ENID, Okla. — Question: Looking back on the transition from Gateway Enid to Enid Renaissance Project, what should we learn from that process?
Ezzell said the Gateway to Renaissance transition shows the city needs to have better communication with the people.
“As we go forward — and that should be what we’re focused on, finding ways to grow Enid — the biggest thing the city can do is just talk to the people,” Ezzell said. “It’s just communicating, and talking to people. The people just want to know what’s going on.”
“Transparency is the No. 1 thing with government,” Stephens said. “We’ve almost created the environment here in Enid of the federal government, where the people no longer trust their own government.”
He said the city needs to improve its transparency with the people before that perception can be overcome.
“People see things that aren’t even there, merely because of a cloak that’s been put over the whole process,” he said.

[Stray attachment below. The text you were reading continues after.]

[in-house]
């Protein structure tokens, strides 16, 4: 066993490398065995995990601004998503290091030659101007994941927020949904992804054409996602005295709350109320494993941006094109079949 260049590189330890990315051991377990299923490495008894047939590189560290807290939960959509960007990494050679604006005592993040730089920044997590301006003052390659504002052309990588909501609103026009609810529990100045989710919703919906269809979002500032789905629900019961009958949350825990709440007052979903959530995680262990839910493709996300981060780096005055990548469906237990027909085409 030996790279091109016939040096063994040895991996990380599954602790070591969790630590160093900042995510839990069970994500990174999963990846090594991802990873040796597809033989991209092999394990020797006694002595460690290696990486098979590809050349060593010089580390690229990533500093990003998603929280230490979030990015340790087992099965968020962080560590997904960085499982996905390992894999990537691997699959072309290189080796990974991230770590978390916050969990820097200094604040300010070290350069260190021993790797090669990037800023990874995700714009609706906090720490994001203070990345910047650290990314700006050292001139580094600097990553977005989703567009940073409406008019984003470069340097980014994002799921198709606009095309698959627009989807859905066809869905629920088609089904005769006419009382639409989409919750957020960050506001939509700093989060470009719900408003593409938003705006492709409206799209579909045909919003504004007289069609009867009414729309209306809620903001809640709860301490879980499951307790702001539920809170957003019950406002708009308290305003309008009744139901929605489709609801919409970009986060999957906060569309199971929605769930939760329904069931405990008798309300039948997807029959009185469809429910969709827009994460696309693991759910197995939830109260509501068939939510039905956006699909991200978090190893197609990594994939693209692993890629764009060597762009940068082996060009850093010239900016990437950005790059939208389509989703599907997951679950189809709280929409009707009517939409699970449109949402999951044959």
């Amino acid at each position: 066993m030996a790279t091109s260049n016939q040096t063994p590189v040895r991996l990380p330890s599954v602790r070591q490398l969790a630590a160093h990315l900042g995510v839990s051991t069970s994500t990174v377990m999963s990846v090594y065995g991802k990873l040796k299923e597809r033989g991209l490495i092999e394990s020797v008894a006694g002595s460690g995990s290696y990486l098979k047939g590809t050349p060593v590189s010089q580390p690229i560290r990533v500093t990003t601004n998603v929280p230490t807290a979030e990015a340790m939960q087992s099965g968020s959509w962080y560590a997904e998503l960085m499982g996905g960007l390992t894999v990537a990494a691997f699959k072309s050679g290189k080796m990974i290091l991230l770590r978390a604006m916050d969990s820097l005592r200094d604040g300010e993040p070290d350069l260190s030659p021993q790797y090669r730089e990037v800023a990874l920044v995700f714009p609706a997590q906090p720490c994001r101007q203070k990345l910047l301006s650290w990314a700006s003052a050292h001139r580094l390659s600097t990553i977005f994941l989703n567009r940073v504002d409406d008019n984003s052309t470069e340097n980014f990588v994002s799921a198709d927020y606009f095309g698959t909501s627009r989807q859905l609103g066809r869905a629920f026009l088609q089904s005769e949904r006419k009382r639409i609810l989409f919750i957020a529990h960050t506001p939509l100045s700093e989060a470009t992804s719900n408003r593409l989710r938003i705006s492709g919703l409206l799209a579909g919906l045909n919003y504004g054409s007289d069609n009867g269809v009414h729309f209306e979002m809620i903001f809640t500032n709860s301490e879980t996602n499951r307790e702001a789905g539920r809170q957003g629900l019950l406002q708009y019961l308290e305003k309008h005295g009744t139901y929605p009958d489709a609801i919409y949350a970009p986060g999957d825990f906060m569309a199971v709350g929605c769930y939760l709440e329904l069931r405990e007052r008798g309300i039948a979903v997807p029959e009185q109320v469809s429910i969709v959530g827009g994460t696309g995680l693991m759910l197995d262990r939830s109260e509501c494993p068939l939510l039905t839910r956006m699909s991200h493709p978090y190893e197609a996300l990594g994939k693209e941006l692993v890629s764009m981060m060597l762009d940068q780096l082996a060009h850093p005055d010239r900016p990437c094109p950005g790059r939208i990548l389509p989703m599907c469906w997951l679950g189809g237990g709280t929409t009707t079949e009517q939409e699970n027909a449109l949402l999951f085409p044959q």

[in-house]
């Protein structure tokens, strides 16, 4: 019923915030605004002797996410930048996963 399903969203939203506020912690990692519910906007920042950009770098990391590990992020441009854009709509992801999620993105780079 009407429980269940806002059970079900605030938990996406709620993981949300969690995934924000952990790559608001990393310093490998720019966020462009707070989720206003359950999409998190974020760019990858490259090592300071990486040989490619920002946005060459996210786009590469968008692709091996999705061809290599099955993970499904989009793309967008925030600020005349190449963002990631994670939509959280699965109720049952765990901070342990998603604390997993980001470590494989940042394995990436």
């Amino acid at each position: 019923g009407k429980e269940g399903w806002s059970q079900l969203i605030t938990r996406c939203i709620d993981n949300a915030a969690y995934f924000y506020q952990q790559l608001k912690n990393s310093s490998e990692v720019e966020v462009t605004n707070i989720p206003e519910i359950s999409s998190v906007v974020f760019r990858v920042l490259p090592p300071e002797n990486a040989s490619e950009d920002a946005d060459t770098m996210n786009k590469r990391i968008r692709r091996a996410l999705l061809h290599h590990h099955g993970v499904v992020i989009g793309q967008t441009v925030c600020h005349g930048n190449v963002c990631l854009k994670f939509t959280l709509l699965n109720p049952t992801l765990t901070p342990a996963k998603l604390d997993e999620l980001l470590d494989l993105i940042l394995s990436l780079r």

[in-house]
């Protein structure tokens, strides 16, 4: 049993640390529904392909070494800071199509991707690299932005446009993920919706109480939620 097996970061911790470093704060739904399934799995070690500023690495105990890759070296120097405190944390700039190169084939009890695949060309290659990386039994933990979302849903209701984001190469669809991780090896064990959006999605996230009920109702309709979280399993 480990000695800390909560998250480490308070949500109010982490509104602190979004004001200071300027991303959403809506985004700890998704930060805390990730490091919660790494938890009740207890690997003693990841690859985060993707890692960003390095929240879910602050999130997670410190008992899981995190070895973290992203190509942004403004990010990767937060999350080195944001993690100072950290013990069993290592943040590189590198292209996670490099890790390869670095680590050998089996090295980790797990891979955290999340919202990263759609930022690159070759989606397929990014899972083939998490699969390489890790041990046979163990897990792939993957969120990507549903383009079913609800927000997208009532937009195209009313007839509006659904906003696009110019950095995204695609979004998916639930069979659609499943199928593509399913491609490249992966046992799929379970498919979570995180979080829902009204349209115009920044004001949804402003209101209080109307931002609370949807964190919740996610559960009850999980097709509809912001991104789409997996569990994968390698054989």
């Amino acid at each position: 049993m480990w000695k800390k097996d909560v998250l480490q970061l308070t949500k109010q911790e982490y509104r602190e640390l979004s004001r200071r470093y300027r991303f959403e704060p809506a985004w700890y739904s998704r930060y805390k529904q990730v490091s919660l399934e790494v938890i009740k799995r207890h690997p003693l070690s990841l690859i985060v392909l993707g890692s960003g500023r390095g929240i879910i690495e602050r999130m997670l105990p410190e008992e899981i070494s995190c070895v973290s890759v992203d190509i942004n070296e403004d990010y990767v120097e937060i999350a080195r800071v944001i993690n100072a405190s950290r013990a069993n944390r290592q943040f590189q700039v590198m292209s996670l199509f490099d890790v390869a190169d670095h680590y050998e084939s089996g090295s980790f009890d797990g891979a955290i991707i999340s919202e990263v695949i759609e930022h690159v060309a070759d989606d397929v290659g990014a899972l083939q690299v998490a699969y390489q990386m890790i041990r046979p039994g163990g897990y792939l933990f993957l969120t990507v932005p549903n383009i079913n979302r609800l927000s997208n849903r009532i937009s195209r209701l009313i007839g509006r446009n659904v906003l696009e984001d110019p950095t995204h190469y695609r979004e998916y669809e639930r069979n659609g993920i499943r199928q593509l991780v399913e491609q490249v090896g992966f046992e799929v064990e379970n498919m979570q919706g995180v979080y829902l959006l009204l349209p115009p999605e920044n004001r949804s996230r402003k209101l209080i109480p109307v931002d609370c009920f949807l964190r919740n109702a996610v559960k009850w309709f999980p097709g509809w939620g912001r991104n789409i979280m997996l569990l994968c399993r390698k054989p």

Enid residents will vote March 5 on a pair of proposals that would generate $50 million in revenue to upgrade the city’s parks system.
The parks plan is split into two ballot questions: one to raise $20 million by increasing the city sales tax rate by one-half cent for five years, and one to pay for $30 million in general obligation bonds by extending an existing 7 mill ad valorem tax.
The largest development in the bond plan would be a new park at 30th and Randolph, which would include “softball fields, soccer fields, football fields, outdoor basketball courts, playgrounds, a skate park, picnic shelters, restrooms and concession facilities” at a cost of $13.4 million.
Another $6.8 million in bond funds would be split between improvement projects at all of the city’s neighborhood parks.
The sales tax funds would cover expenses not paid for in the bonds, including replacement of Champlin Pool, portions of the city’s trail plan, and construction of two new neighborhood parks.